… a repeating DNA motif that acts as a protective cap [on chromosomes]. The caps, dubbed telomeres, were subsequently found on human chromosomes too. They shield the ends of our chromosomes each time our cells divide and the DNA is copied, but they wear down with each division. In the 1980s, working with graduate student Carol Greider at the University of California, Berkeley, Blackburn discovered an enzyme called telomerase that can protect and rebuild telomeres. Even so, our telomeres dwindle over time. And when they get too short, our cells start to malfunction and lose their ability to divide – a phenomenon that is now recognised as a key process in ageing. This work ultimately won Blackburn the 2009 Nobel Prize in Physiology or Medicine.

Then she connected with Elissa Epel, a postdoc from UCSF’s psychiatry department, and the two began working on taking this research into the real world. They did research on mothers, and the findings are powerful:

The results were crystal clear. The more stressed the mothers said they were, the shorter their telomeres and the lower their levels of telomerase.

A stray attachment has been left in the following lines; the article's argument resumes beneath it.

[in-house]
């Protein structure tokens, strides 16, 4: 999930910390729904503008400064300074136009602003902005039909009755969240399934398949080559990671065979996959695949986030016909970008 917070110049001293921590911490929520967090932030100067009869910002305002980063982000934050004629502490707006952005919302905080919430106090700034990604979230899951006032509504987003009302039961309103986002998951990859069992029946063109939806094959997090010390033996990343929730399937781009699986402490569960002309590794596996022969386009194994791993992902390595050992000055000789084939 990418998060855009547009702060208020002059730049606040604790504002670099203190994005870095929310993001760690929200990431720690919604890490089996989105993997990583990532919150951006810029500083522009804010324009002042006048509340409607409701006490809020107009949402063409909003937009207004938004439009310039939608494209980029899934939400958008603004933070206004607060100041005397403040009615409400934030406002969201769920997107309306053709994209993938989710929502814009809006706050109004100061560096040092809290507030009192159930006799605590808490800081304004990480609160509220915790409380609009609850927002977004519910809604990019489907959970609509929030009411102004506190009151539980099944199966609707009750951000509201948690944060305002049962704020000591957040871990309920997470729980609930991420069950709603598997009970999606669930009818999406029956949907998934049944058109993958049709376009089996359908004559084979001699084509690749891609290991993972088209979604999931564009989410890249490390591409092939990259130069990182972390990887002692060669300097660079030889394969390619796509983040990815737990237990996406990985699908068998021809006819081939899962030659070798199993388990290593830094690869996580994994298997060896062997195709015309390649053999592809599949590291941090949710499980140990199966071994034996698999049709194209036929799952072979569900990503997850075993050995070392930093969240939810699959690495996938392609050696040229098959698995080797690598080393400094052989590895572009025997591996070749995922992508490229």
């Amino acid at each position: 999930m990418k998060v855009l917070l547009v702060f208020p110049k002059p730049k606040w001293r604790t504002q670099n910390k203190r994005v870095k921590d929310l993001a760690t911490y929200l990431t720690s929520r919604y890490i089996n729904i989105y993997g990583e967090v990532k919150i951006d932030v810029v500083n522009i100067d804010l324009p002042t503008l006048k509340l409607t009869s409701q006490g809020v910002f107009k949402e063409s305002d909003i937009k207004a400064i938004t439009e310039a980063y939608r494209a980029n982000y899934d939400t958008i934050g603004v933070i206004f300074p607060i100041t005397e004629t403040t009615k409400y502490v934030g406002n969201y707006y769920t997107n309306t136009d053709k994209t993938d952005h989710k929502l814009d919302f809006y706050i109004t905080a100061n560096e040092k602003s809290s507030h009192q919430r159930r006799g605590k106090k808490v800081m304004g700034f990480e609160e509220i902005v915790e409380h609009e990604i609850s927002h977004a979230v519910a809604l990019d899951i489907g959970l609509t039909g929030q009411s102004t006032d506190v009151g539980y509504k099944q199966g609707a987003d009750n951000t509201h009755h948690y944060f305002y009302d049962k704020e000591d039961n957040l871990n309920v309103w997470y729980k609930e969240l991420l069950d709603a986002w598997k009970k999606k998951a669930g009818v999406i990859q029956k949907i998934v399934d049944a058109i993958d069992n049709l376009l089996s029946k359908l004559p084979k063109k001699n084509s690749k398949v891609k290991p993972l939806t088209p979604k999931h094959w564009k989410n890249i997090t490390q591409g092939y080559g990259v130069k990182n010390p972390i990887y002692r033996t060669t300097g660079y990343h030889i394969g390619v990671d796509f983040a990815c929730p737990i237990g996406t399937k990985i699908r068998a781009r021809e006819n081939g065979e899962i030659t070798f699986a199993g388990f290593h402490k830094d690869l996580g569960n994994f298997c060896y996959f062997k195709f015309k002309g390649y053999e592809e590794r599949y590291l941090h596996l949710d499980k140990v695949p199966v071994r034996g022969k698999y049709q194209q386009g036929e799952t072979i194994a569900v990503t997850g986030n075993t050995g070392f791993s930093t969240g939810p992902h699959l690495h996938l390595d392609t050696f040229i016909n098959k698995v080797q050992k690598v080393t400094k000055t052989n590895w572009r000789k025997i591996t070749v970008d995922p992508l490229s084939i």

The most frazzled women in the study had telomeres that translated into an extra decade or so of ageing compared to those who were least stressed, while their telomerase levels were halved. “I was thrilled,” says Blackburn. She and Epel had connected real lives and experiences to the molecular mechanics inside cells. It was the first indication that feeling stressed doesn’t just damage our health – it literally ages us.

Ten years of research since then has added lots to the picture.

“Ten years on, there’s no question in my mind that the environment has some consequence on telomere length,” says Mary Armanios, a clinician and geneticist at Johns Hopkins School of Medicine who studies telomere disorders.

There is also progress towards a mechanism. Lab studies show that the stress hormone cortisol reduces the activity of telomerase, while oxidative stress and inflammation – the physiological fallout of psychological stress – appear to erode telomeres directly.

This seems to have devastating consequences for our health. Age-related conditions from osteoarthritis, diabetes and obesity to heart disease, Alzheimer’s and stroke have all been linked to short telomeres.